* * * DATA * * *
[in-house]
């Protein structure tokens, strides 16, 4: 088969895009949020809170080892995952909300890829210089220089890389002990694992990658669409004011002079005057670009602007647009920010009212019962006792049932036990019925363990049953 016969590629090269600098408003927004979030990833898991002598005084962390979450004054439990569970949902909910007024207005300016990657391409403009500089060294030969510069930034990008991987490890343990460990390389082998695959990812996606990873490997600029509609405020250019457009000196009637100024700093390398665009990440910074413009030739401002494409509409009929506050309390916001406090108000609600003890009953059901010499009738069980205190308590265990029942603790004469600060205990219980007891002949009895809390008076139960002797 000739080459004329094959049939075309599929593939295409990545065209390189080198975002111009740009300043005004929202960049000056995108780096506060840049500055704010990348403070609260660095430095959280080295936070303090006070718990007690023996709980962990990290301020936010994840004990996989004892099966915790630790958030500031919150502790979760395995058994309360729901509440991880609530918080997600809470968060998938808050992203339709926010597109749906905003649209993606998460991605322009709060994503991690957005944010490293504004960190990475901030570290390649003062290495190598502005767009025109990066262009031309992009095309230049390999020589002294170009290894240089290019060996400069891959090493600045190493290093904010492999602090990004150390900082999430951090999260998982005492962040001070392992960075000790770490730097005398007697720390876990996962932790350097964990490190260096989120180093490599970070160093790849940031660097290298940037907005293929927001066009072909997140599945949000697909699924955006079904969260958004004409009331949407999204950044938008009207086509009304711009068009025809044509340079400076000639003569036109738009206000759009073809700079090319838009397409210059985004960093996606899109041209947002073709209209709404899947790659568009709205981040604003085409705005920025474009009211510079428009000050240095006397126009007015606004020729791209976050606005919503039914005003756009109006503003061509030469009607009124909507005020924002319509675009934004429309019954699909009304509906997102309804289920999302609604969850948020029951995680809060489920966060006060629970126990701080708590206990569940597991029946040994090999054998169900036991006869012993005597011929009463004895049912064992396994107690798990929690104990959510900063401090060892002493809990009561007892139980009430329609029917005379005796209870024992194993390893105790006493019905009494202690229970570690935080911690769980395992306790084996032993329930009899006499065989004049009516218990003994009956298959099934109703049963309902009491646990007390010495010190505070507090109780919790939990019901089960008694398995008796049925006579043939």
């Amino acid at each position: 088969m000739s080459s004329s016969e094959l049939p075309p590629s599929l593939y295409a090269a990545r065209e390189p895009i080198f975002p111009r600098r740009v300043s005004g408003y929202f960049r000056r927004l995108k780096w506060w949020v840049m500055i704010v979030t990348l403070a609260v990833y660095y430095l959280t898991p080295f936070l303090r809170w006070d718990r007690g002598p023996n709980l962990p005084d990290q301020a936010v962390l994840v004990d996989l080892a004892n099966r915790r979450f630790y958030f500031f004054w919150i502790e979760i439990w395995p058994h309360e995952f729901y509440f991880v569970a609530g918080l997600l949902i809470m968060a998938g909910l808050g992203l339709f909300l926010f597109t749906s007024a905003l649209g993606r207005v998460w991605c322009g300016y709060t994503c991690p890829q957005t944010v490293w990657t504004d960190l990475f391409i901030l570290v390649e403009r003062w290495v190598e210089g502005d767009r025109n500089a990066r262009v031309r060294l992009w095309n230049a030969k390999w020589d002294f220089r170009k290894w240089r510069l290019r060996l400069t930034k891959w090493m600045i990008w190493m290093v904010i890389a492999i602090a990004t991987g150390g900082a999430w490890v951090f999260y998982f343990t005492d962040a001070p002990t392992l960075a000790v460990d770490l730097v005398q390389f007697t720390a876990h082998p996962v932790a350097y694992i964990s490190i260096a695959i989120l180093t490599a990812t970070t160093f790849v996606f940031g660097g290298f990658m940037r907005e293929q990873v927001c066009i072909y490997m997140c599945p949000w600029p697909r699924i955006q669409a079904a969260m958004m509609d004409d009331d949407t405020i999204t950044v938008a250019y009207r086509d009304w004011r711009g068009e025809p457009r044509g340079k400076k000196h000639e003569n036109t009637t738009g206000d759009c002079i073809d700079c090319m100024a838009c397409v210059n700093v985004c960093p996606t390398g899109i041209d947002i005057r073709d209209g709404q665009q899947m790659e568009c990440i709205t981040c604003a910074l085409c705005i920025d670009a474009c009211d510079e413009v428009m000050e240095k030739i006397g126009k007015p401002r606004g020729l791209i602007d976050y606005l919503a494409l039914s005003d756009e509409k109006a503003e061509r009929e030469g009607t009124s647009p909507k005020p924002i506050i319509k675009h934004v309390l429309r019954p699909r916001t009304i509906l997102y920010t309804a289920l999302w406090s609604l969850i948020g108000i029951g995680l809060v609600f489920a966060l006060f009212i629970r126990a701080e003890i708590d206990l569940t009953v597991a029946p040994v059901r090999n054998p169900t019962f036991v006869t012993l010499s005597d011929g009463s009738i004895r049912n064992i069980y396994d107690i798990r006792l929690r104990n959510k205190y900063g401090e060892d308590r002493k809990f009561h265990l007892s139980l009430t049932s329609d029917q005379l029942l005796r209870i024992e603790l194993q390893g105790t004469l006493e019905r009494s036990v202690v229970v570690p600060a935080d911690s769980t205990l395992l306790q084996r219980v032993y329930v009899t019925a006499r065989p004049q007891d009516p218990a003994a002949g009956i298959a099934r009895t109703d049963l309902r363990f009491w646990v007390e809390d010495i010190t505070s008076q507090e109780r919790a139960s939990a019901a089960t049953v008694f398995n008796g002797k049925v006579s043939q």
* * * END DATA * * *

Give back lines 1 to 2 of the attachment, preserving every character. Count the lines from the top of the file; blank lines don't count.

[in-house]
């Protein structure tokens, strides 16, 4: 088969895009949020809170080892995952909300890829210089220089890389002990694992990658669409004011002079005057670009602007647009920010009212019962006792049932036990019925363990049953 016969590629090269600098408003927004979030990833898991002598005084962390979450004054439990569970949902909910007024207005300016990657391409403009500089060294030969510069930034990008991987490890343990460990390389082998695959990812996606990873490997600029509609405020250019457009000196009637100024700093390398665009990440910074413009030739401002494409509409009929506050309390916001406090108000609600003890009953059901010499009738069980205190308590265990029942603790004469600060205990219980007891002949009895809390008076139960002797 000739080459004329094959049939075309599929593939295409990545065209390189080198975002111009740009300043005004929202960049000056995108780096506060840049500055704010990348403070609260660095430095959280080295936070303090006070718990007690023996709980962990990290301020936010994840004990996989004892099966915790630790958030500031919150502790979760395995058994309360729901509440991880609530918080997600809470968060998938808050992203339709926010597109749906905003649209993606998460991605322009709060994503991690957005944010490293504004960190990475901030570290390649003062290495190598502005767009025109990066262009031309992009095309230049390999020589002294170009290894240089290019060996400069891959090493600045190493290093904010492999602090990004150390900082999430951090999260998982005492962040001070392992960075000790770490730097005398007697720390876990996962932790350097964990490190260096989120180093490599970070160093790849940031660097290298940037907005293929927001066009072909997140599945949000697909699924955006079904969260958004004409009331949407999204950044938008009207086509009304711009068009025809044509340079400076000639003569036109738009206000759009073809700079090319838009397409210059985004960093996606899109041209947002073709209209709404899947790659568009709205981040604003085409705005920025474009009211510079428009000050240095006397126009007015606004020729791209976050606005919503039914005003756009109006503003061509030469009607009124909507005020924002319509675009934004429309019954699909009304509906997102309804289920999302609604969850948020029951995680809060489920966060006060629970126990701080708590206990569940597991029946040994090999054998169900036991006869012993005597011929009463004895049912064992396994107690798990929690104990959510900063401090060892002493809990009561007892139980009430329609029917005379005796209870024992194993390893105790006493019905009494202690229970570690935080911690769980395992306790084996032993329930009899006499065989004049009516218990003994009956298959099934109703049963309902009491646990007390010495010190505070507090109780919790939990019901089960008694398995008796049925006579043939």